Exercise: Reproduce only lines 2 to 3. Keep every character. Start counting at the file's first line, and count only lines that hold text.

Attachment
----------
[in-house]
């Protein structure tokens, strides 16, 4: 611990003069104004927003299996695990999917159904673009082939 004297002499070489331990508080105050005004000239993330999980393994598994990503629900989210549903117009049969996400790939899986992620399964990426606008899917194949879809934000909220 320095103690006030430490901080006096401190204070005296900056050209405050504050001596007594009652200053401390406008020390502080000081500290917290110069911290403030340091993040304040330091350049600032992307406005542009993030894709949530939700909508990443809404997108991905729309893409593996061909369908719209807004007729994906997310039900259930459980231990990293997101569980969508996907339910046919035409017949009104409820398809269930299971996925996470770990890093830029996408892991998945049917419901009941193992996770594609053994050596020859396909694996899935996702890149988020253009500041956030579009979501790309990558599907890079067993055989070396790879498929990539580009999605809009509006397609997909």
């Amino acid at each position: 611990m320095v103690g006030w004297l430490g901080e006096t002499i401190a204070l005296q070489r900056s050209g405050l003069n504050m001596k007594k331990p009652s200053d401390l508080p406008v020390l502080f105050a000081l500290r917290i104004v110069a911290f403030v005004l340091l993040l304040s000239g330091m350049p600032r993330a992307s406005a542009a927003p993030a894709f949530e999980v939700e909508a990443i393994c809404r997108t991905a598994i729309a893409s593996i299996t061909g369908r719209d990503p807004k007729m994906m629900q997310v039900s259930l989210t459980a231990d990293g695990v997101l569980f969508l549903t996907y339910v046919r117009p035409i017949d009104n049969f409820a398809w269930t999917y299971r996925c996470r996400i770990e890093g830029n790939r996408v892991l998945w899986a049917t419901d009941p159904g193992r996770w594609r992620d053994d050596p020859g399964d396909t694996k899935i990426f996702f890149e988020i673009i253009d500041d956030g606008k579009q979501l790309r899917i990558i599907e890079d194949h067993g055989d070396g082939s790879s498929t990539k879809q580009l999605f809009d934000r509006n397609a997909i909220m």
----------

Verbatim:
């Protein structure tokens, strides 16, 4: 611990003069104004927003299996695990999917159904673009082939 004297002499070489331990508080105050005004000239993330999980393994598994990503629900989210549903117009049969996400790939899986992620399964990426606008899917194949879809934000909220 320095103690006030430490901080006096401190204070005296900056050209405050504050001596007594009652200053401390406008020390502080000081500290917290110069911290403030340091993040304040330091350049600032992307406005542009993030894709949530939700909508990443809404997108991905729309893409593996061909369908719209807004007729994906997310039900259930459980231990990293997101569980969508996907339910046919035409017949009104409820398809269930299971996925996470770990890093830029996408892991998945049917419901009941193992996770594609053994050596020859396909694996899935996702890149988020253009500041956030579009979501790309990558599907890079067993055989070396790879498929990539580009999605809009509006397609997909």
């Amino acid at each position: 611990m320095v103690g006030w004297l430490g901080e006096t002499i401190a204070l005296q070489r900056s050209g405050l003069n504050m001596k007594k331990p009652s200053d401390l508080p406008v020390l502080f105050a000081l500290r917290i104004v110069a911290f403030v005004l340091l993040l304040s000239g330091m350049p600032r993330a992307s406005a542009a927003p993030a894709f949530e999980v939700e909508a990443i393994c809404r997108t991905a598994i729309a893409s593996i299996t061909g369908r719209d990503p807004k007729m994906m629900q997310v039900s259930l989210t459980a231990d990293g695990v997101l569980f969508l549903t996907y339910v046919r117009p035409i017949d009104n049969f409820a398809w269930t999917y299971r996925c996470r996400i770990e890093g830029n790939r996408v892991l998945w899986a049917t419901d009941p159904g193992r996770w594609r992620d053994d050596p020859g399964d396909t694996k899935i990426f996702f890149e988020i673009i253009d500041d956030g606008k579009q979501l790309r899917i990558i599907e890079d194949h067993g055989d070396g082939s790879s498929t990539k879809q580009l999605f809009d934000r509006n397609a997909i909220m």